My Nightmare

It happened again this week. While talking with someone I just met, the subject came up and I said my son, David Glasser, had been killed in the line of duty 5 years ago.

5 years ago.

Sometimes the pain feels like yesterday. It’s very hard. And saying it makes it more real.

For weeks after Davey’s death, I would wake up every morning hoping that it was all just a bad dream.

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Praying that it was all a nightmare that I could wake up from.

Every morning I would open my eyes and look around my bedroom – hoping I wouldn’t see the frame on my dresser which holds the last Mother’s Day card I’ll ever get from Davey.  The one he signed “I love you”.

Every morning I would hope I wouldn’t see the box with his picture and a flag and his metal of honor that stood on the counter in my kitchen.

Every morning I hoped I wouldn’t see the memorial handed out at his funeral which I posted in our living room. He had such a great smile!

Every morning I wished that this would be the day that his tall, lanky frame would come back through my front door.

But I saw the card and the flag box and the memorial and Davey never walked through my door again.

Because it wasn’t just a very bad dream.

The worst happened.

The nightmare is real.

 There’s a big gaping hole in our lives.  We can’t go back to our old lives because Davey is not there. It’s like a dimmer switch has been turned down on the light and laughter and joy in our world.

If you knew him, feel it, too.

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I don’t know how people can deal with tragedy like this without faith in God. I believe that Davey is in heaven with his Father God.  With my Father God.  He’s there with my mother, father, stepfather, brother and many more of my family and friends who have gone home before him.  I believe that God is in the process of bringing good out of the evil that was done.  I believe that I’ve been left behind because God has a part for me in his plan.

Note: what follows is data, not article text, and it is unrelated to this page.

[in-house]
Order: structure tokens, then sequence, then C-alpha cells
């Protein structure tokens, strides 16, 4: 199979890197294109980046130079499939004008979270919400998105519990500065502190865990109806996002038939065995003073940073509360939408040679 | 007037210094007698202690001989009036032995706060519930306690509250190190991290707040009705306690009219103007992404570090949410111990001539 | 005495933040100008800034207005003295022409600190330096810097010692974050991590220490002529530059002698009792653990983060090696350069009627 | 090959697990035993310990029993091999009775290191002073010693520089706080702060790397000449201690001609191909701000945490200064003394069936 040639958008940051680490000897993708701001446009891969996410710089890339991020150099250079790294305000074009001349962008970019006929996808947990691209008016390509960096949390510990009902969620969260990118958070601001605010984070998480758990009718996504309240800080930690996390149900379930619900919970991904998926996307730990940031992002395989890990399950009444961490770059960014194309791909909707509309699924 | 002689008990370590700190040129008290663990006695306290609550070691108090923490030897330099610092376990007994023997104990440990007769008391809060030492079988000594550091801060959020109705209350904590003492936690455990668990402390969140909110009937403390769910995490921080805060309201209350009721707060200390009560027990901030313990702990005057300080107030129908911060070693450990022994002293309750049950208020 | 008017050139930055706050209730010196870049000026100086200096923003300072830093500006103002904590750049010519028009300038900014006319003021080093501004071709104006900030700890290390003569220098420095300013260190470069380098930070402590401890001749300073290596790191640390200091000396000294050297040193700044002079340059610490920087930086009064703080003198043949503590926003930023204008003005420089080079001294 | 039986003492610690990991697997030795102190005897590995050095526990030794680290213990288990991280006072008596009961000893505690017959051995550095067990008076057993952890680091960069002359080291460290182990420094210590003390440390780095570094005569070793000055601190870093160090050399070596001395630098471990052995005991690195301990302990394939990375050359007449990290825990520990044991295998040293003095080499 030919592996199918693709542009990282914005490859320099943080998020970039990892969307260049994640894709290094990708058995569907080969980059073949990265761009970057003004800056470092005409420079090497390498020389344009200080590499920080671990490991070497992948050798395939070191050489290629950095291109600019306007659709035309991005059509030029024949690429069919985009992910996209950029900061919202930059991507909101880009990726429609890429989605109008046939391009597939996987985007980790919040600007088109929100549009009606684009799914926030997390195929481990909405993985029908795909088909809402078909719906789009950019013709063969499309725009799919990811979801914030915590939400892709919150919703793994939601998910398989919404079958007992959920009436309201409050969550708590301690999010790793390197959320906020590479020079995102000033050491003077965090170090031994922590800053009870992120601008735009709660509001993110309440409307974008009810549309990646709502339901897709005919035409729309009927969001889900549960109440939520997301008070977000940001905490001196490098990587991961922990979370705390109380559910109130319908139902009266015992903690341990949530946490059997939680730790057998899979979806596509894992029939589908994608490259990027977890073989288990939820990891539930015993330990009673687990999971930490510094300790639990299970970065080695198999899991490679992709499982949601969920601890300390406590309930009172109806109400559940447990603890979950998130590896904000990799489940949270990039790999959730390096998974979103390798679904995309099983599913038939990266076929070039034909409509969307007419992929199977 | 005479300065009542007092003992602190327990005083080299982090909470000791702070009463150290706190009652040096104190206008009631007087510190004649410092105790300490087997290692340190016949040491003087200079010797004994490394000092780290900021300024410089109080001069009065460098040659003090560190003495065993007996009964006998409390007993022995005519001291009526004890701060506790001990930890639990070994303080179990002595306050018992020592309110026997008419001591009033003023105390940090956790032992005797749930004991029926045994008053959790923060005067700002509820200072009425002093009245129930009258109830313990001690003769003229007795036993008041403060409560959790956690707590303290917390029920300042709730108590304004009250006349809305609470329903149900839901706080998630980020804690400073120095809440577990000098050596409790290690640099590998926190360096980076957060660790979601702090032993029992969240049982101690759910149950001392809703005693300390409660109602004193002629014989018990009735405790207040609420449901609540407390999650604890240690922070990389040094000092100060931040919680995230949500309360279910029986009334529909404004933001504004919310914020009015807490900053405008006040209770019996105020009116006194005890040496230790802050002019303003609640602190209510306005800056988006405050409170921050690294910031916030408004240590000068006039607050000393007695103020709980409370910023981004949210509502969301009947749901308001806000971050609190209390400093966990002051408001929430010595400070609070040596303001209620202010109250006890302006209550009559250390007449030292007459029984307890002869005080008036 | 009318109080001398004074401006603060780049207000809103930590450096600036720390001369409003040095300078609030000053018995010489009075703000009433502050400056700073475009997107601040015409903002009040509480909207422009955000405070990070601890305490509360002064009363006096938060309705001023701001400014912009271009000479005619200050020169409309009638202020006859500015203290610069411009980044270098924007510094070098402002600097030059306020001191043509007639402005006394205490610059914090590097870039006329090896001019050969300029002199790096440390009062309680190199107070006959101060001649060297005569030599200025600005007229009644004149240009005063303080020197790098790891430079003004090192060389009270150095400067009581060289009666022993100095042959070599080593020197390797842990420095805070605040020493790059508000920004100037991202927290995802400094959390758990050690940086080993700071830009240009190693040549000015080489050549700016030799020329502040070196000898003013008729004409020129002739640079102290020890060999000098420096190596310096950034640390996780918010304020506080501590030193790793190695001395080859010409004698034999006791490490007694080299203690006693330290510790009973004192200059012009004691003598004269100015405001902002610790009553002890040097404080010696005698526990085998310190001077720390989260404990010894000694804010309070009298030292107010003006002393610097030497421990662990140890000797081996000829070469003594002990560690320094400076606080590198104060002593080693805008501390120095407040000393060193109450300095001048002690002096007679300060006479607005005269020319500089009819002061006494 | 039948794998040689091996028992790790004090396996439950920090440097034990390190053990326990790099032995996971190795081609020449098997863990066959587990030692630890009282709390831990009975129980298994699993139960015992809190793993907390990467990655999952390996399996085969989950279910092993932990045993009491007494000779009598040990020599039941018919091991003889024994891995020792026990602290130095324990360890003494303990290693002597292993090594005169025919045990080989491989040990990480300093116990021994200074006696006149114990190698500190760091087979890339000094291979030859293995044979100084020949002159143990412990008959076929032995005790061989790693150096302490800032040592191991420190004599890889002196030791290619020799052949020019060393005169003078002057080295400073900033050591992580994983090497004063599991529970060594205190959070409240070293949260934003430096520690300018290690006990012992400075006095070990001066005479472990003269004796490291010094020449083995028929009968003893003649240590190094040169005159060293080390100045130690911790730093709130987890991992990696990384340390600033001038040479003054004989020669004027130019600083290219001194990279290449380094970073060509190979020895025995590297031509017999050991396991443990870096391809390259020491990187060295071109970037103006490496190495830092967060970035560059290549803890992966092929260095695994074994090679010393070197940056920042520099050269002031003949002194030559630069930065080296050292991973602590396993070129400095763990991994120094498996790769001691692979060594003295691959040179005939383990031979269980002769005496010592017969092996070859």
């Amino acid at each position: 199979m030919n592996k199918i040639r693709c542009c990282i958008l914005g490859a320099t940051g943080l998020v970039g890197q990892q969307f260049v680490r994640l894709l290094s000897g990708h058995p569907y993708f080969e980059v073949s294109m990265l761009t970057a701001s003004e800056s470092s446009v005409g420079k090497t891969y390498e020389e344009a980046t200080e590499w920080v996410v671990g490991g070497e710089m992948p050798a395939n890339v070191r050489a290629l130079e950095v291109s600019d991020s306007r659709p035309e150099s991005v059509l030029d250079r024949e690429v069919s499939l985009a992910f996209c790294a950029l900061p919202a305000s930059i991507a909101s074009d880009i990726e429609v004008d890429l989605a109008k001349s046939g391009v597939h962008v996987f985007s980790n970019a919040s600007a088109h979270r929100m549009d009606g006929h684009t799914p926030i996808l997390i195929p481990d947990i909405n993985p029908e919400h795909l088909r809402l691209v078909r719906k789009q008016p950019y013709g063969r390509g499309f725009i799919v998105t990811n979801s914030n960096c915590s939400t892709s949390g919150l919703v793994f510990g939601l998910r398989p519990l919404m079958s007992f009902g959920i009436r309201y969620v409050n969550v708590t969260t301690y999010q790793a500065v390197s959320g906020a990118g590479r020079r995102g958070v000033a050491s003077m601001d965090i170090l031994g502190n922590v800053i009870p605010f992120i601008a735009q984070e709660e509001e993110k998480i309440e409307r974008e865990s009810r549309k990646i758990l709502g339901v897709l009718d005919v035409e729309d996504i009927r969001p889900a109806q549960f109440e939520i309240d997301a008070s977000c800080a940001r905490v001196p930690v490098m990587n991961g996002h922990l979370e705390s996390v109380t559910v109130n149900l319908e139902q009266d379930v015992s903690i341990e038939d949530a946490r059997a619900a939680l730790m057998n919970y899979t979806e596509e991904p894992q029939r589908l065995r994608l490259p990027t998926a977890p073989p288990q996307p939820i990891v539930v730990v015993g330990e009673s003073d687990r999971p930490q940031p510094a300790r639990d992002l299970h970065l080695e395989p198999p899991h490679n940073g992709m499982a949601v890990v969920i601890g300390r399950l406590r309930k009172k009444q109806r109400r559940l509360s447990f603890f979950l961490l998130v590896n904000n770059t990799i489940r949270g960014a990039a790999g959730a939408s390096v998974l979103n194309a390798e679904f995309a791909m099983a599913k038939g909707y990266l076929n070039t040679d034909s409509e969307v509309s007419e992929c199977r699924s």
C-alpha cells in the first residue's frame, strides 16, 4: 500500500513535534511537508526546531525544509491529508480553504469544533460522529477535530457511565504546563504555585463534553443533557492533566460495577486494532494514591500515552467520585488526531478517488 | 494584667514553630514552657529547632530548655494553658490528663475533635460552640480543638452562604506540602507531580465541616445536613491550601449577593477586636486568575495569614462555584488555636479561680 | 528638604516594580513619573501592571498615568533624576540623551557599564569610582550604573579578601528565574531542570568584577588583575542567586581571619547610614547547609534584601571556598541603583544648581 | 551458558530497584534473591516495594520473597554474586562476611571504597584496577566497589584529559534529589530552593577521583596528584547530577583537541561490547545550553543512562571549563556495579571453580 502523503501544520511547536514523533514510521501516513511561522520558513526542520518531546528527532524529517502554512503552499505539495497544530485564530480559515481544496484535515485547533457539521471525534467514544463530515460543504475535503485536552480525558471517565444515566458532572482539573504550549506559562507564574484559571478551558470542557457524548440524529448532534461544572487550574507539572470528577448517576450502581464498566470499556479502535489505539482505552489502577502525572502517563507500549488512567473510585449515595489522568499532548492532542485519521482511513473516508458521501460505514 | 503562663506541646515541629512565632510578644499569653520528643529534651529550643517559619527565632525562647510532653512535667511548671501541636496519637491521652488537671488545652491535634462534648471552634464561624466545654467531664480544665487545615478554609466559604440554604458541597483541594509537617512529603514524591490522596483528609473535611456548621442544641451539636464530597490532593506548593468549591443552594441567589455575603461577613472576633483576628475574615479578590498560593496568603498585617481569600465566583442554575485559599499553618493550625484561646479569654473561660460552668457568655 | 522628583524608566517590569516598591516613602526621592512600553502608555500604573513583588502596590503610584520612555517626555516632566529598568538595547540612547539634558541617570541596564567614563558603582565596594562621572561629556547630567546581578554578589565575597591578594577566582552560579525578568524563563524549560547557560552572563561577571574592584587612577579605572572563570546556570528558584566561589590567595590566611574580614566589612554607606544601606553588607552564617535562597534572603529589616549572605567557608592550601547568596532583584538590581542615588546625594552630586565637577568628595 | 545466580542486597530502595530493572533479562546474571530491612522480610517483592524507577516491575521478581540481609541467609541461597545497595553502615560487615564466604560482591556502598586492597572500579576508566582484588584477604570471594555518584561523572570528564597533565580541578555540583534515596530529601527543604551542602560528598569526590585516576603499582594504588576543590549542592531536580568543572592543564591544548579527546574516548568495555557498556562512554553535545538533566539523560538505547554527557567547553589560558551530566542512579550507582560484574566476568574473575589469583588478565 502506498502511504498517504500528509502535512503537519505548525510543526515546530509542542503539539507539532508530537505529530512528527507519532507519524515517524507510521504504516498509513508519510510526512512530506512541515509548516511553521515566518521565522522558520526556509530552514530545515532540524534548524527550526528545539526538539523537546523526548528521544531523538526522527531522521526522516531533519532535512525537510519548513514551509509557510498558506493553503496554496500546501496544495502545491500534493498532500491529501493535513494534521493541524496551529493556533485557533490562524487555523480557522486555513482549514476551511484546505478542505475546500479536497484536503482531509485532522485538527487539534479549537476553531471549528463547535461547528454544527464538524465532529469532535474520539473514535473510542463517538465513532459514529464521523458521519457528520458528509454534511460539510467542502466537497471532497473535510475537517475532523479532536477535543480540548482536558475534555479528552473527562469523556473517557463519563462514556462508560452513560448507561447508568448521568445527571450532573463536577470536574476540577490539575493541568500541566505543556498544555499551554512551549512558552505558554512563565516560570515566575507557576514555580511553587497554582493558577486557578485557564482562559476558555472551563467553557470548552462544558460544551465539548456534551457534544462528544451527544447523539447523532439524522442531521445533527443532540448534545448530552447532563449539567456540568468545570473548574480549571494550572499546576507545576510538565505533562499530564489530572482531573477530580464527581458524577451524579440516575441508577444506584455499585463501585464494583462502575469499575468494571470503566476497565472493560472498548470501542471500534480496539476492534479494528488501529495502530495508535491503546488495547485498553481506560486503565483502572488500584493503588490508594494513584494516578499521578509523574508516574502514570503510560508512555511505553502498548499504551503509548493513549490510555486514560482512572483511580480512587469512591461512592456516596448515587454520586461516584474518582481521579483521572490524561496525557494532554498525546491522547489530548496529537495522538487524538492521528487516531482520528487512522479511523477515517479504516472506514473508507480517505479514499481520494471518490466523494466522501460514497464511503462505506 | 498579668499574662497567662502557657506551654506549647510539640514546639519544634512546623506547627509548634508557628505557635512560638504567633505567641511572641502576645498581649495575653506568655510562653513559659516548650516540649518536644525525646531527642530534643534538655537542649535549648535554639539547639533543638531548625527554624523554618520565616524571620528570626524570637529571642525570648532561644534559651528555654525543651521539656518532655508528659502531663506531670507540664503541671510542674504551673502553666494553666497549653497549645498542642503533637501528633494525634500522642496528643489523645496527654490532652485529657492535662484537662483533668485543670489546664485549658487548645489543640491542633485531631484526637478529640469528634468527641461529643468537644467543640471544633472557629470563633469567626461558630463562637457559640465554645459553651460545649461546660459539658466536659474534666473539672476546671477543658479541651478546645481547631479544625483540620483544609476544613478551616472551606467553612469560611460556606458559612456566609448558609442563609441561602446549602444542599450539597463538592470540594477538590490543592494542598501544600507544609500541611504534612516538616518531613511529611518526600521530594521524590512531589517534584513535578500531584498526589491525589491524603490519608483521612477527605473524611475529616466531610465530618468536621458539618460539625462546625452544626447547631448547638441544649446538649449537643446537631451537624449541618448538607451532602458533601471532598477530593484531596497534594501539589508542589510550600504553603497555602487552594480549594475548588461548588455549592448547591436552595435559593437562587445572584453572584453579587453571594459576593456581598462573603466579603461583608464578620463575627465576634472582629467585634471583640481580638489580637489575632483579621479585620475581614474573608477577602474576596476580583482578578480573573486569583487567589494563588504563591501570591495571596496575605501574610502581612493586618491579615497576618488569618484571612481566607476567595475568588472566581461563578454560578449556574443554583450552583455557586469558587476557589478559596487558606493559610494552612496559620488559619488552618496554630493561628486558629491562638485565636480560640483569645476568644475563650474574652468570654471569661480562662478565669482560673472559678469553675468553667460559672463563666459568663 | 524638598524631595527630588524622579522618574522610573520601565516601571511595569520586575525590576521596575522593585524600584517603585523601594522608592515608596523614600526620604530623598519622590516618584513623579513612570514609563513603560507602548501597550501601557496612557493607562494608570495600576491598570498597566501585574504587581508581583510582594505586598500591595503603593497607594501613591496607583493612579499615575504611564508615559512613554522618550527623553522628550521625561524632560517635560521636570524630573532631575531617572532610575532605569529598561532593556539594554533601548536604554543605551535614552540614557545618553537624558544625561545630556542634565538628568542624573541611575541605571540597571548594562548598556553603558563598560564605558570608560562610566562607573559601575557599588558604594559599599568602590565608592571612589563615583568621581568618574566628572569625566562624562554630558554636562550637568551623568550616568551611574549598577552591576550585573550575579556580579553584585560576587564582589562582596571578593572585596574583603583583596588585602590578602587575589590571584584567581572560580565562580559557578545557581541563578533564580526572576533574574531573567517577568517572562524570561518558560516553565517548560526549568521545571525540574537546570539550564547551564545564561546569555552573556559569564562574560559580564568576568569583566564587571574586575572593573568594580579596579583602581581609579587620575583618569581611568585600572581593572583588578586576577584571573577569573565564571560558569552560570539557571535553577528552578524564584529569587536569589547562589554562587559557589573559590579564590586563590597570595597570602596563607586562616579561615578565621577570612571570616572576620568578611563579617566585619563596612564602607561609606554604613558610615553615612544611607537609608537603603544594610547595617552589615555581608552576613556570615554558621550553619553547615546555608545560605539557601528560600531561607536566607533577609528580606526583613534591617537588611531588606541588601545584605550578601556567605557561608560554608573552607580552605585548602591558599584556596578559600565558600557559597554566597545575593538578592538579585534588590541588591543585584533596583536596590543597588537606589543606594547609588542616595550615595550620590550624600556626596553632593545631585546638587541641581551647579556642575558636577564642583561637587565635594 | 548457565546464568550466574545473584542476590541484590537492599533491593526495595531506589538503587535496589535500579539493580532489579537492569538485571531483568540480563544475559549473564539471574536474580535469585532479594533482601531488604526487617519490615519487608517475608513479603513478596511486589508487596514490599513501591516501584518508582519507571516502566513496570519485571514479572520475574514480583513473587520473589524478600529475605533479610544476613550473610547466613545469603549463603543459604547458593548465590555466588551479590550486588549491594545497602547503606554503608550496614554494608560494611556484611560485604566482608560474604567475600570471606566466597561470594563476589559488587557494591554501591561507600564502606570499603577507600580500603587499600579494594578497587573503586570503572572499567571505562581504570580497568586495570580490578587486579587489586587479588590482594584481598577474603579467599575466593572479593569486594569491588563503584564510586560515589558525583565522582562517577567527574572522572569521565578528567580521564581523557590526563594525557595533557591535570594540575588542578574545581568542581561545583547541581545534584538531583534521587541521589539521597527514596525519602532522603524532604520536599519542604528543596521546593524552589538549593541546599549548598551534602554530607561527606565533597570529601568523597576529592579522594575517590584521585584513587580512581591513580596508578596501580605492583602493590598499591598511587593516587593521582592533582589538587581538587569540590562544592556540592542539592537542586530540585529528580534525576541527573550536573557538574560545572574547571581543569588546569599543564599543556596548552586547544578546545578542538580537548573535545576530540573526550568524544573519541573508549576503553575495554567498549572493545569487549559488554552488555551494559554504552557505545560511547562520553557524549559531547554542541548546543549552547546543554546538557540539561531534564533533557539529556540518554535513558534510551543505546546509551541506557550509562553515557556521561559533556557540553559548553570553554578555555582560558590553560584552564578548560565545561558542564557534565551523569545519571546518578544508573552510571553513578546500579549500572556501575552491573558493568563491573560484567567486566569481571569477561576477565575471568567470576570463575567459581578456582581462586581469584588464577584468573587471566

Davey walked into my dream a couple of months after he was killed.  I was sitting at the table with my daughter-in-law and my little granddaughter.  It felt like a regular ‘time to color’ or ‘let’s eat’.  Then Davey walked in and sat down.  He gave us a big smile.  He didn’t say anything.  He just smiled at all of us.

I looked around the table at his ‘girls’ and blinked.

Maybe everything else really was all just a dream!!

It felt so real.  The explosion of hope in my heart was so strong that it woke me up.

And the nightmare was back.  Sometimes I just want to live in that dream.

But Davey’s  big smile stays with me.  He’s happy.  He is in a place with no sadness, pain or nightmares.  The battle between good and evil that he committed his adult life to here on earth is over for him.  Where he is, the good guys have won.  Davey has won.

On the day that is already determined for me, I will see him again.  It will not be a dream, it will be my new, eternal reality.

What about you?

I know Davey would like to see you again, too.

Miss you, Davey.

Love you.

When the Answer is No

I asked.

I begged.